Esther Nikwambi Mahlangu was born in 1935 on a farm near Middelburg in Mpumalanga Province. Esther’s mother, like her grandmother and great grandmother before her, was a simple woman who looked after her family and occupied herself with traditional wall painting and beadwork. During winter most of the Ndebele women kept themselves busy by doing decorations in the surrounding areas, vying to outperform each other with their painting skills. Their designs were austere and uncluttered, handed down by tradition from one generation to the next. Drawings and paintings were done with fingers since brushes were unknown in the early days.
This is how Esther Mahlangu came to be the most famous Ndebele artist. In 1986 researchers from Paris travelled the world to document traditional art, cultures and homesteads. They visited Weltevrede, Kwamhlanga, took photographs of Esther’s eye-catching house with its exterior decorations while she was at work at Botshabelo Ndebele Museum near Middelburg. Astonished at the photographs, she confirmed that the house was indeed hers.
This resulted in an invitation for Esther to travel to France. She had many questions as a local rural woman unfamiliar with western lifestyle. She could barely speak English, let alone French, had never been on a plane and had no idea where France was. Her biggest worry was that she might not find mealie meal with which to cook pap, her traditional meal. However her fears were allayed when it was agreed that her only surviving son, Elias, could accompany her. When the departure date arrived, a 50kg bag of mealie meal was also checked in with her luggage. The large buildings and throngs of people at Johannesburg International Airport all but overwhelmed her. However, Esther bravely took all the new and frightening experiences in her stride.
On arrival in Paris Esther was asked to decorate a house in traditional Ndebele fashion, just like her real home back in South Africa. Amid wide television and press coverage her career as internationally respected artist commenced as thousands of spectators came to watch her work. Before returning home five weeks later she also decorated an inner wall at the local museum of Angoul in France.
Thereafter many overseas travel opportunities to exhibit her work and invitations followed one after another. Now, when she is not at home teaching young girls Ndebele art, she is usually travelling all over the world.
Some of her major works include a 1996 Mural – Alexandra Township Stadium, South Africa; 1991 Painting Columns in Building, Tokyo, Japan; 2001 Galleria Cavelini, Brescia, Italy; 1991 BMW Project.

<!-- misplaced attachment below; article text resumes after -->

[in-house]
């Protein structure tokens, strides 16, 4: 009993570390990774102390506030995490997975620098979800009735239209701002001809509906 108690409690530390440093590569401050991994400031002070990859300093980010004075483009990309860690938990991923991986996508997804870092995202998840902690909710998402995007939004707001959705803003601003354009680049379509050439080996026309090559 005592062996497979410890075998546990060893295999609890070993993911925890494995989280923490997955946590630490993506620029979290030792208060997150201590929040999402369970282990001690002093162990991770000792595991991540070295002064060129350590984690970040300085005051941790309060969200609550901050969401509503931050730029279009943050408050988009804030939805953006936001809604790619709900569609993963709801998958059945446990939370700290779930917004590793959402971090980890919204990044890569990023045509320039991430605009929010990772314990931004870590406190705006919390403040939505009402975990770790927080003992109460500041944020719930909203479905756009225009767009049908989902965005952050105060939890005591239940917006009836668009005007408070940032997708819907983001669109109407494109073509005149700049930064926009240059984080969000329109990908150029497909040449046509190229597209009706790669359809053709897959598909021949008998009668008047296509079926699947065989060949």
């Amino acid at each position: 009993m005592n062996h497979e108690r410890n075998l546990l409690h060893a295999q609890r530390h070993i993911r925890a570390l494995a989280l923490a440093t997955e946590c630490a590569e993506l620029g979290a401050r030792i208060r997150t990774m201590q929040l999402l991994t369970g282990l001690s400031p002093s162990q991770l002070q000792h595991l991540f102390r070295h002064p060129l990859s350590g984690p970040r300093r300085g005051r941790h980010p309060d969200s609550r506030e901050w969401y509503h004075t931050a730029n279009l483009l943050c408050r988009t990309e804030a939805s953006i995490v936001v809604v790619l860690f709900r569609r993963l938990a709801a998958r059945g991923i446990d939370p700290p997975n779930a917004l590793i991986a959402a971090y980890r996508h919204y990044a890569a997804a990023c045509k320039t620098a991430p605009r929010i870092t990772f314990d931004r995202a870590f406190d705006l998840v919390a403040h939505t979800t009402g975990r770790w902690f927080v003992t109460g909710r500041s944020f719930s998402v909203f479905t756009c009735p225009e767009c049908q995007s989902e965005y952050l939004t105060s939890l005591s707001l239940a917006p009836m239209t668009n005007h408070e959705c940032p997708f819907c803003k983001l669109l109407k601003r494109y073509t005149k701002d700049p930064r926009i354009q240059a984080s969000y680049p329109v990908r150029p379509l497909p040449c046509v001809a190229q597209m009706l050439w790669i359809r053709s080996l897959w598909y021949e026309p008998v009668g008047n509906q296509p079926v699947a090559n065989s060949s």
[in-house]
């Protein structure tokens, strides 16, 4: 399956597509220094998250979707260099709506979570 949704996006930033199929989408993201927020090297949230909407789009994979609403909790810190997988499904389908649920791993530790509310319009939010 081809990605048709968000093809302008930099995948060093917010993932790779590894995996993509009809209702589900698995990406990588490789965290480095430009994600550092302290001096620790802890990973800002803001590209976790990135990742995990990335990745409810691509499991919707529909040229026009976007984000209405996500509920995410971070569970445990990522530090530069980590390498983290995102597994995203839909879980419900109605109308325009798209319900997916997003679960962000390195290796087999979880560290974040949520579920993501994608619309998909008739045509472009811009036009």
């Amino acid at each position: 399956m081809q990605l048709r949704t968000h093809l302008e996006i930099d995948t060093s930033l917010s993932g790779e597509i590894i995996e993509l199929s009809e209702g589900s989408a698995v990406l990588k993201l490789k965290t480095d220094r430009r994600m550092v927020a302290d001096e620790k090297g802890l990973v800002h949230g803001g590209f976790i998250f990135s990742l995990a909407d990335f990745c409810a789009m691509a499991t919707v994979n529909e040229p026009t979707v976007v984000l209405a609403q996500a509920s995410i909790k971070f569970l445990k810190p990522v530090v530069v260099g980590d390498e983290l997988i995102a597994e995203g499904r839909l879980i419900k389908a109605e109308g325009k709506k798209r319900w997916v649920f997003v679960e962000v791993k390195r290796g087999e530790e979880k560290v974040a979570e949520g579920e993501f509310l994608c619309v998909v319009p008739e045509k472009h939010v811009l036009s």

Esther’s other passion in life is to educate and teach not only people from around the world about her art but also the local girls, so that this fragile culture won’t disappear.
The 1991 BMW Project:
In 1975 French auctioneer and racing driver, Herv Poulain, approached BMW with his dream of combining his two passions, motor-sport and art. The idea caught on and Alexander Calder was commissioned to convert Poulain’s BMW 3.0 CSL into a fiery artwork for the four hour race in Le Mans. This car became the first in a series of BMW Art Cars. The concept proved to be a hugely successful promotional tool, inspiring BMW to continue commissioning famous international artists to decorate special racing cars.
In 1991 Esther Mahlangu was invited to paint a prototype of the new BMW 525i model. Esther’s car, eleventh in the Art Car Collection, was the first to be decorated by a woman artist. Not only her gender, but also her race made this fact all the more exceptional: a black woman artist from a little known South African community had been included in a prestigious international artistic line-up, placing BMW in the spotlight of a cross-cultural, out-of-Africa art promotion.
Esther took a practice run on the door of a different BMW before painting her Art Car. Within a week, she transformed the 5 Series saloon into a masterpiece of Ndebele art, establishing her proud place as the first woman in the line up of international Art Car artists. Unlike the first cars in the BMW Art Cars Collection, Esther Mahlangu’s BMW will never be subjected to driving on the road, but will exist exclusively as a work of art. Johan Walker, in his 1990 publication Art in the Age of Mass Media, wrote:
“…the mass produced item (the BMW car) of an industrial designer has been made into a unique work of art. What was already a status symbol was given the status of Art.”
Today the BMW Art Collection contains fifteen automotive works of art. Significant artists from nine countries from every continent are represented in the collection. BMW’s sponsorship of artistic interaction with the world of technology is aimed at creating intercultural dialogue as an instrument for tolerance and understanding in a culturally diverse world.